The Mikveh is a traditional Jewish ritual that has always interested me. As a secular Jewish woman, I have never participated in this ritual myself, but I feel drawn to the idea. A mikveh is most commonly known as a bath to be taken at the end of a menstrual cycle, but it can also be used to signify an important event, or serve as a cleansing ritual at the end of a painful or traumatic experience. The bath itself, often housed within a synagogue, looks like a small plunge pool, and is filled with mayim chayim, or “living waters” - water collected from rainfall, blessed, and purified.
The idea of cycles - of death and rebirth, decay and regeneration - is everywhere in our world and in all living things. Lunar cycles, menstrual cycles, and life cycles are all connected. It’s perhaps no accident that the lunar cycle matches up with the monthly menstrual cycle. That the iron in our blood is the same as in the core of the Earth that rotates on an axis, bringing the sequence of nights and days and allowing all things to grow. I see the mikveh as a cyclical reset connecting the body to something experiential, environmental, geological, and celestial. Or, in another way, a healing submission to all that is unknown and all that is to follow.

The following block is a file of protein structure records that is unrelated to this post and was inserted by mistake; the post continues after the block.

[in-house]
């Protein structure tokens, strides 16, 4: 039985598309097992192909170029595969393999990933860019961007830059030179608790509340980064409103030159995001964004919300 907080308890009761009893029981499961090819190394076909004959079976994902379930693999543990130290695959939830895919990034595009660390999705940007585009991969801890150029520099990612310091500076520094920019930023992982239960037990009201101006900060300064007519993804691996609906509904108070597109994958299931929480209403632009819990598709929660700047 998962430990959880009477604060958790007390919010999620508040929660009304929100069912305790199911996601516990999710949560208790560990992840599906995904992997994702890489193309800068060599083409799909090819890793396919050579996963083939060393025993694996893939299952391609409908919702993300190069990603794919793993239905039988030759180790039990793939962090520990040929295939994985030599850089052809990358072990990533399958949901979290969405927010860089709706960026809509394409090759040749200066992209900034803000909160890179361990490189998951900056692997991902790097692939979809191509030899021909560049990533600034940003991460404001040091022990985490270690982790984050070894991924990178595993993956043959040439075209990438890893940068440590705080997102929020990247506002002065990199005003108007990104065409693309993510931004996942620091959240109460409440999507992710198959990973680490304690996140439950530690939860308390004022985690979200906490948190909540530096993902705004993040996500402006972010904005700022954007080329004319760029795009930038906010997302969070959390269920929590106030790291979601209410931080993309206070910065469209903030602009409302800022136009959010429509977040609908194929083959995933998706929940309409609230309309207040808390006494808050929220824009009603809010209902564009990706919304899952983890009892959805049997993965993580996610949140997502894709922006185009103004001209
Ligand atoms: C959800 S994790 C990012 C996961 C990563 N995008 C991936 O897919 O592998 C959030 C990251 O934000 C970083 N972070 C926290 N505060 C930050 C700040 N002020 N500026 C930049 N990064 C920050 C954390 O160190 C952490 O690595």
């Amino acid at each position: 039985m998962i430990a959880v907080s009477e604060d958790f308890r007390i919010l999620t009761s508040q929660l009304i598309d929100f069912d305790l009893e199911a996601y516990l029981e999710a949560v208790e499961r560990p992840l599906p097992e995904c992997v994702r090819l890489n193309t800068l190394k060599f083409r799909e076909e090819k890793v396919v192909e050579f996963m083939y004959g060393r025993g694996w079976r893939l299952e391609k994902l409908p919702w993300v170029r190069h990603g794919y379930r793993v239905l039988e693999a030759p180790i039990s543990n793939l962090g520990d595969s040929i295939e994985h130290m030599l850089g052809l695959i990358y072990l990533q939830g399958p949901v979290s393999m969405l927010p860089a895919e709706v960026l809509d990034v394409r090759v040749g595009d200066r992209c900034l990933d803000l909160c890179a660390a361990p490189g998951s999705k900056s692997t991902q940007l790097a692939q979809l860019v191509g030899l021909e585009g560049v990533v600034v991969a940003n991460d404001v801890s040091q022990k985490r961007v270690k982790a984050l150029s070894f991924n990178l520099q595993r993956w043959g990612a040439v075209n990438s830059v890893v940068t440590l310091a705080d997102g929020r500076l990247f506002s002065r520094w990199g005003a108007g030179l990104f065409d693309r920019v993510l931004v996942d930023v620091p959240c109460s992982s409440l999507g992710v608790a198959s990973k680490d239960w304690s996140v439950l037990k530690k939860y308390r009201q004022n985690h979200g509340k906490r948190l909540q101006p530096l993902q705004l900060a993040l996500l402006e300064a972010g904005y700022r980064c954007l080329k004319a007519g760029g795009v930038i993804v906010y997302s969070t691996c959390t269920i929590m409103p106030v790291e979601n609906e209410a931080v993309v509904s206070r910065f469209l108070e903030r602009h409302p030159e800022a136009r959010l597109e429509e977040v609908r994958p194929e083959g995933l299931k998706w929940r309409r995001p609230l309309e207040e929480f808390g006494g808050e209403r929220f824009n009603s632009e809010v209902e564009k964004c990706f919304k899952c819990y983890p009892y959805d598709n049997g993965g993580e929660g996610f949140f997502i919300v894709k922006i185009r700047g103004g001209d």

This series, made from collaged materials and natural colorants on paper, portrays plunge pools surrounded by a frame of darkness. It attempts to reframe the traditional mikveh as a process where we might submit and submerge ourselves into all that we do not understand - as well as to the cycles of change, the endings of things, and the rebirths to follow.